Friday, February 2, 2018

Six Questions for Vincent L. Byrnes, Founder and Editor-in-Chief, Structural Damage

Structural Damage publishes poetry, fiction, nonfiction, visual art, essays, interviews, and reviews. We live for art that is bold, iconoclastic, and intimate. Read the complete guidelines here, and see what we have previously published.

SQF: Why did you start this magazine?

Vincent L. Byrnes: Hannah Jade and I intended to start the magazine in early 2016. We almost had our first issue ready to go, including these totally adorable pocket issues, but due to an unseen “incident” it had to be put off, then put off again while traveling. We continued to plug the idea to artists and writers we met along the way, and once settling in Hanoi, buying a computer, and getting our lovely friend Jake Edgar on board as an editor, we were able to actually roll.

Its original incarnation in Portland was as a middle ground between zine and pro/literary journal. The goal was to feature the local creatives and give them a constant place to publish their work. We were going to keep cost low by essentially printing everything on one sheet of paper, which would allow us the wide release of a successful magazine.

We love the journal and zine scene in Portland, and other cities across the US, but just wanted it to be easier for people to acquire, follow, and assimilate. Too often those releases feel like you are in a club, which is only awesome if you are a part of the exclusivity. We were hoping to expose people who, at most, absolutely detest art and poetry, to our magazine. Our club, which I suppose it still is, then becomes entirely accessible in a tangible and ethereal form. We also like to think of SD as a cooperative venture. We wanted to start this to give the writers and artists a voice in what we do here. We are open to opinions and referrals and because the magazine is still so new, we rely heavily on the contributors support. Journals need to be something artists can push, jaw, critic, and adore. By having a less stern approach, we hopefully portray SD as something everyone created in one way or another, which I think separates us from the inbred facelessness of some magazines. (Harsh.)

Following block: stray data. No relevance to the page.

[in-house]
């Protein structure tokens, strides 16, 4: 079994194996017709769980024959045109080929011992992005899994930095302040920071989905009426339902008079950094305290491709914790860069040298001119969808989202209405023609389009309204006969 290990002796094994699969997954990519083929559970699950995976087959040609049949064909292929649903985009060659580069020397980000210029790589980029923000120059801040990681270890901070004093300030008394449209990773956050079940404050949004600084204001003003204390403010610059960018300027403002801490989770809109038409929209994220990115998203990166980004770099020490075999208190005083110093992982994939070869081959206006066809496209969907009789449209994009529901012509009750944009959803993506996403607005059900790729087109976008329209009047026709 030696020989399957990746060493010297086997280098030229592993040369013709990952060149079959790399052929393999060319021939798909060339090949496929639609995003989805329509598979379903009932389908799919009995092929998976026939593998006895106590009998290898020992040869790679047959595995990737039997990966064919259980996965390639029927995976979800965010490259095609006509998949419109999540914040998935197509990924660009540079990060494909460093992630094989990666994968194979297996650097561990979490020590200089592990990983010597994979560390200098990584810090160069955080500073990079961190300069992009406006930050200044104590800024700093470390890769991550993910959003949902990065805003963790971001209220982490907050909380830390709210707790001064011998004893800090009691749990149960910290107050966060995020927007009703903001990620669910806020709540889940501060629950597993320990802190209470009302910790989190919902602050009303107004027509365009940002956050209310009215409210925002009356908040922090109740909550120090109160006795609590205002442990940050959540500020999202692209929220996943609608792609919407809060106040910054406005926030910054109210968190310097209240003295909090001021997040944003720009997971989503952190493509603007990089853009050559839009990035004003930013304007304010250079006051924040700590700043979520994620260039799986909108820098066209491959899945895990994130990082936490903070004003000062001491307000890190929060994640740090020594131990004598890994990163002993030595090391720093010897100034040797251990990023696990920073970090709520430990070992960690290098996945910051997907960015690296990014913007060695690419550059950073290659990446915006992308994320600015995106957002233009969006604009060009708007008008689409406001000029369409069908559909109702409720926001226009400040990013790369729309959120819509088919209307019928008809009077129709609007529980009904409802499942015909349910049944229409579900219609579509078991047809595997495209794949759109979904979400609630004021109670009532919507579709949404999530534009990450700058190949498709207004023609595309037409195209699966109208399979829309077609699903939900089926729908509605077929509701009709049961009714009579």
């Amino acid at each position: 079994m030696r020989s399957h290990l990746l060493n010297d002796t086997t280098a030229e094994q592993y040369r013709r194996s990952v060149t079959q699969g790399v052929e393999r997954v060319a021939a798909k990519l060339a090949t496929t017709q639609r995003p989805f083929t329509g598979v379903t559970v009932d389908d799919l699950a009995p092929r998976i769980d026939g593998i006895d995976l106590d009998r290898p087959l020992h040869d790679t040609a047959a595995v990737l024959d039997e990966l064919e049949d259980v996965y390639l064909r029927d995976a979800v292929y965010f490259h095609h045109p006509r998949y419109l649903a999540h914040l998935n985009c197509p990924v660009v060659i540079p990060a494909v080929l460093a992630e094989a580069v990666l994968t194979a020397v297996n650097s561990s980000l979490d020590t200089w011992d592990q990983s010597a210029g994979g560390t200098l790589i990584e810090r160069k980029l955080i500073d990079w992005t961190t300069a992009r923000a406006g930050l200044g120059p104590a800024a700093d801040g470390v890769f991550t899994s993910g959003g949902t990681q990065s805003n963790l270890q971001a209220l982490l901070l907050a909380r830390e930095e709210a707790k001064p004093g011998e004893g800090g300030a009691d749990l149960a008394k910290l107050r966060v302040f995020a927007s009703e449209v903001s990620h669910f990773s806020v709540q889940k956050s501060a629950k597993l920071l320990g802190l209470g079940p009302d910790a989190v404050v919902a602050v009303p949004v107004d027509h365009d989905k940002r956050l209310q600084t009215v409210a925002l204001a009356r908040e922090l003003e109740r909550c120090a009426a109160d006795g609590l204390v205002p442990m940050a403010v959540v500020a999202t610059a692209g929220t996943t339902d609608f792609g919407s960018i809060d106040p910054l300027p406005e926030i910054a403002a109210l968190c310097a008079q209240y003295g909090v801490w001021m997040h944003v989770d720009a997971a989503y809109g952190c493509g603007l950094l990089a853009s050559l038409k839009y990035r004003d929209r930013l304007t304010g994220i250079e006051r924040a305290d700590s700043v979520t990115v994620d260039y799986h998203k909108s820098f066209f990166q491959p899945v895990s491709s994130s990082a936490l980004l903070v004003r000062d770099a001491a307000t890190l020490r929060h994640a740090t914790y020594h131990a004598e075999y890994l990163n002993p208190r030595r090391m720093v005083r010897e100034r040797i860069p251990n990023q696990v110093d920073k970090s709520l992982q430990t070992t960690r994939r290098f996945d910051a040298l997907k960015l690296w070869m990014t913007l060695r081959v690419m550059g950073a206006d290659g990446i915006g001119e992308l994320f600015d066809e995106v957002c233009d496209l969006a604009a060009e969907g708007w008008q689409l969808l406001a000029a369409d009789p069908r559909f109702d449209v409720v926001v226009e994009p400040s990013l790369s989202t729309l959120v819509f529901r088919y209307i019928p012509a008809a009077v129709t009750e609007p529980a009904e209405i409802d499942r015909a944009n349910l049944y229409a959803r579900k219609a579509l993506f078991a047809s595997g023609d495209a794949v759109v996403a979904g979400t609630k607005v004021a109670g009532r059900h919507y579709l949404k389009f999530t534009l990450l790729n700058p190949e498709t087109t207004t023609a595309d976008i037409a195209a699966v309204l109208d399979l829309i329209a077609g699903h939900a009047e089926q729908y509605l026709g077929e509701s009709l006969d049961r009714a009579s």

While travelling, the ability to have global contributors and readers was presented as well, which is something increasingly desirable.

All the editors are writers or artists in many forms. After the harrowing experience that is seeking publication, we wanted to extend one more outlet to people, by simply creating a magazine that we would want to be published in.

Important to mention though - SD was also created with the intent to become an indie-press in the future. Because of my own writing, I completely understand how some poems inherently cannot be published alone, even as an excerpt. So this was created with long-term goals of being able to publish long collections, novellas, even novels. We want to be able to publish people who cannot get published elsewhere, not because they are bad, but because there is something so strange about it, or unfortunately they don’t know the right people. You know us. We are the right people.